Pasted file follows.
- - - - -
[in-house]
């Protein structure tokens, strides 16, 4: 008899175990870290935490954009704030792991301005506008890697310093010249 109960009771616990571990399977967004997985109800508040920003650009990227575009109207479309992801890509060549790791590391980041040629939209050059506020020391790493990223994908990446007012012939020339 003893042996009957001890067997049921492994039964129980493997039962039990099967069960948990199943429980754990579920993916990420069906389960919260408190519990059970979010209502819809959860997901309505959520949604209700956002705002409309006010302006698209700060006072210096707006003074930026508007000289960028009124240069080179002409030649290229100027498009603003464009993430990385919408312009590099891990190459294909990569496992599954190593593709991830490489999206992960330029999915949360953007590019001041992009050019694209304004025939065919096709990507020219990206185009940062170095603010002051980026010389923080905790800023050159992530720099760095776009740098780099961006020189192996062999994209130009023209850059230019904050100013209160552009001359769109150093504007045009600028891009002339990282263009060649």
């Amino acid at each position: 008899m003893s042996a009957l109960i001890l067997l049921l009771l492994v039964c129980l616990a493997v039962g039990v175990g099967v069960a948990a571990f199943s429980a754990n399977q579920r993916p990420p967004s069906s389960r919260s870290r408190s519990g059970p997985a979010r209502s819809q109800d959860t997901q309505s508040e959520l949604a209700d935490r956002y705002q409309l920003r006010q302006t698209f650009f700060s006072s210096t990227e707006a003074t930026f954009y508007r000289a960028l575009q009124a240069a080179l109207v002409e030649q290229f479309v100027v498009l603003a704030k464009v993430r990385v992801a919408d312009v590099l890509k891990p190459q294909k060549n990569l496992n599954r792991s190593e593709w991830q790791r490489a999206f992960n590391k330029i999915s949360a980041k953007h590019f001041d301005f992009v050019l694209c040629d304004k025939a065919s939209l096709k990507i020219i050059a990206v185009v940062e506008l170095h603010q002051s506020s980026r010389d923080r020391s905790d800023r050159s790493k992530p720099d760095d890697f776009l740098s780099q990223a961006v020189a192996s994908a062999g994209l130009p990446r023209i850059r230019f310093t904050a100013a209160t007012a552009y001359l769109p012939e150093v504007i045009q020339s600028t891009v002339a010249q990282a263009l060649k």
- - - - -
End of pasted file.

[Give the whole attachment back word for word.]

[in-house]
């Protein structure tokens, strides 16, 4: 008899175990870290935490954009704030792991301005506008890697310093010249 109960009771616990571990399977967004997985109800508040920003650009990227575009109207479309992801890509060549790791590391980041040629939209050059506020020391790493990223994908990446007012012939020339 003893042996009957001890067997049921492994039964129980493997039962039990099967069960948990199943429980754990579920993916990420069906389960919260408190519990059970979010209502819809959860997901309505959520949604209700956002705002409309006010302006698209700060006072210096707006003074930026508007000289960028009124240069080179002409030649290229100027498009603003464009993430990385919408312009590099891990190459294909990569496992599954190593593709991830490489999206992960330029999915949360953007590019001041992009050019694209304004025939065919096709990507020219990206185009940062170095603010002051980026010389923080905790800023050159992530720099760095776009740098780099961006020189192996062999994209130009023209850059230019904050100013209160552009001359769109150093504007045009600028891009002339990282263009060649």
């Amino acid at each position: 008899m003893s042996a009957l109960i001890l067997l049921l009771l492994v039964c129980l616990a493997v039962g039990v175990g099967v069960a948990a571990f199943s429980a754990n399977q579920r993916p990420p967004s069906s389960r919260s870290r408190s519990g059970p997985a979010r209502s819809q109800d959860t997901q309505s508040e959520l949604a209700d935490r956002y705002q409309l920003r006010q302006t698209f650009f700060s006072s210096t990227e707006a003074t930026f954009y508007r000289a960028l575009q009124a240069a080179l109207v002409e030649q290229f479309v100027v498009l603003a704030k464009v993430r990385v992801a919408d312009v590099l890509k891990p190459q294909k060549n990569l496992n599954r792991s190593e593709w991830q790791r490489a999206f992960n590391k330029i999915s949360a980041k953007h590019f001041d301005f992009v050019l694209c040629d304004k025939a065919s939209l096709k990507i020219i050059a990206v185009v940062e506008l170095h603010q002051s506020s980026r010389d923080r020391s905790d800023r050159s790493k992530p720099d760095d890697f776009l740098s780099q990223a961006v020189a192996s994908a062999g994209l130009p990446r023209i850059r230019f310093t904050a100013a209160t007012a552009y001359l769109p012939e150093v504007i045009q020339s600028t891009v002339a010249q990282a263009l060649k």